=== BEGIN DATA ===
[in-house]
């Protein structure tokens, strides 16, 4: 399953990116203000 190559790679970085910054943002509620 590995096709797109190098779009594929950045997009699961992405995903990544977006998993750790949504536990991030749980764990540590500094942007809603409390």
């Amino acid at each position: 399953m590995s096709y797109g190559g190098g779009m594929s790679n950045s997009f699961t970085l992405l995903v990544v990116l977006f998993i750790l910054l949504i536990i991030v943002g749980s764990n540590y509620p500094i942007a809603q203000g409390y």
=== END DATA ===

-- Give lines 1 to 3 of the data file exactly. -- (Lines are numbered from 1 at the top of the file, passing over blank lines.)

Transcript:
[in-house]
């Protein structure tokens, strides 16, 4: 399953990116203000 190559790679970085910054943002509620 590995096709797109190098779009594929950045997009699961992405995903990544977006998993750790949504536990991030749980764990540590500094942007809603409390």
């Amino acid at each position: 399953m590995s096709y797109g190559g190098g779009m594929s790679n950045s997009f699961t970085l992405l995903v990544v990116l977006f998993i750790l910054l949504i536990i991030v943002g749980s764990n540590y509620p500094i942007a809603q203000g409390y």